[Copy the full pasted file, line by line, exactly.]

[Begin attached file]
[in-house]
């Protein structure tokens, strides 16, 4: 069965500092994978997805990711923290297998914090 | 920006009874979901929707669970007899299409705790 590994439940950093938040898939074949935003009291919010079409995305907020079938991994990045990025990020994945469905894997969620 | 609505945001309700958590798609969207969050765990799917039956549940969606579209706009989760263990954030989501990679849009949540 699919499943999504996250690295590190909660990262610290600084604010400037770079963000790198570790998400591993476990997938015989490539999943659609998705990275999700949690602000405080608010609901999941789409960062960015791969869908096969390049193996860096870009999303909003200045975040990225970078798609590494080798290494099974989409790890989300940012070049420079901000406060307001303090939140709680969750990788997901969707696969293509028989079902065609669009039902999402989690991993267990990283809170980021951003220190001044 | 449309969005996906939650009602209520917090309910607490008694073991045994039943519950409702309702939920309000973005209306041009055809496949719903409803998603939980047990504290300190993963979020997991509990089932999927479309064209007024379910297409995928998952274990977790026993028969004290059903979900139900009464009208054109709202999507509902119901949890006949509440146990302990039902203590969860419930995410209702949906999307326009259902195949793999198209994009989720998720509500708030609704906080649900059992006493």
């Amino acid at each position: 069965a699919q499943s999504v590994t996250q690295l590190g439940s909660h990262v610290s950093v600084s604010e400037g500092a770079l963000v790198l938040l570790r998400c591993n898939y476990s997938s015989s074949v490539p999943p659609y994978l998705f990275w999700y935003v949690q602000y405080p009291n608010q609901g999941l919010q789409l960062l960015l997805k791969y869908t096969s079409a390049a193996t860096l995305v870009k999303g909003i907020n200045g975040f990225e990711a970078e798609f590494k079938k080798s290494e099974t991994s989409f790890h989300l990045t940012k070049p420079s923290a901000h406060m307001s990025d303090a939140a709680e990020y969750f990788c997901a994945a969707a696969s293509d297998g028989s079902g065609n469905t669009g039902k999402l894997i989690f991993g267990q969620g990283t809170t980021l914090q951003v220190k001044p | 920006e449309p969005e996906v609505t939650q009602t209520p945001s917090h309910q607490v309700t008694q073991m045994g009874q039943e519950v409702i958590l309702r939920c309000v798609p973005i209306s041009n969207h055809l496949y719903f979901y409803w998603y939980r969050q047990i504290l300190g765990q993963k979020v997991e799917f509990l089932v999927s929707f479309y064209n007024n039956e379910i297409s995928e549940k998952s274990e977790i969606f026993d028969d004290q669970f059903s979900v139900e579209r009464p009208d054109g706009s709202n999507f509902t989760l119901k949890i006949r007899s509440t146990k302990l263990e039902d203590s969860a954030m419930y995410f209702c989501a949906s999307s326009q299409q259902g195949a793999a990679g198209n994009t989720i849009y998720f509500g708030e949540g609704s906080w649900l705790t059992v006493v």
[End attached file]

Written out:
[in-house]
């Protein structure tokens, strides 16, 4: 069965500092994978997805990711923290297998914090 | 920006009874979901929707669970007899299409705790 590994439940950093938040898939074949935003009291919010079409995305907020079938991994990045990025990020994945469905894997969620 | 609505945001309700958590798609969207969050765990799917039956549940969606579209706009989760263990954030989501990679849009949540 699919499943999504996250690295590190909660990262610290600084604010400037770079963000790198570790998400591993476990997938015989490539999943659609998705990275999700949690602000405080608010609901999941789409960062960015791969869908096969390049193996860096870009999303909003200045975040990225970078798609590494080798290494099974989409790890989300940012070049420079901000406060307001303090939140709680969750990788997901969707696969293509028989079902065609669009039902999402989690991993267990990283809170980021951003220190001044 | 449309969005996906939650009602209520917090309910607490008694073991045994039943519950409702309702939920309000973005209306041009055809496949719903409803998603939980047990504290300190993963979020997991509990089932999927479309064209007024379910297409995928998952274990977790026993028969004290059903979900139900009464009208054109709202999507509902119901949890006949509440146990302990039902203590969860419930995410209702949906999307326009259902195949793999198209994009989720998720509500708030609704906080649900059992006493």
């Amino acid at each position: 069965a699919q499943s999504v590994t996250q690295l590190g439940s909660h990262v610290s950093v600084s604010e400037g500092a770079l963000v790198l938040l570790r998400c591993n898939y476990s997938s015989s074949v490539p999943p659609y994978l998705f990275w999700y935003v949690q602000y405080p009291n608010q609901g999941l919010q789409l960062l960015l997805k791969y869908t096969s079409a390049a193996t860096l995305v870009k999303g909003i907020n200045g975040f990225e990711a970078e798609f590494k079938k080798s290494e099974t991994s989409f790890h989300l990045t940012k070049p420079s923290a901000h406060m307001s990025d303090a939140a709680e990020y969750f990788c997901a994945a969707a696969s293509d297998g028989s079902g065609n469905t669009g039902k999402l894997i989690f991993g267990q969620g990283t809170t980021l914090q951003v220190k001044p | 920006e449309p969005e996906v609505t939650q009602t209520p945001s917090h309910q607490v309700t008694q073991m045994g009874q039943e519950v409702i958590l309702r939920c309000v798609p973005i209306s041009n969207h055809l496949y719903f979901y409803w998603y939980r969050q047990i504290l300190g765990q993963k979020v997991e799917f509990l089932v999927s929707f479309y064209n007024n039956e379910i297409s995928e549940k998952s274990e977790i969606f026993d028969d004290q669970f059903s979900v139900e579209r009464p009208d054109g706009s709202n999507f509902t989760l119901k949890i006949r007899s509440t146990k302990l263990e039902d203590s969860a954030m419930y995410f209702c989501a949906s999307s326009q299409q259902g195949a793999a990679g198209n994009t989720i849009y998720f509500g708030e949540g609704s906080w649900l705790t059992v006493v």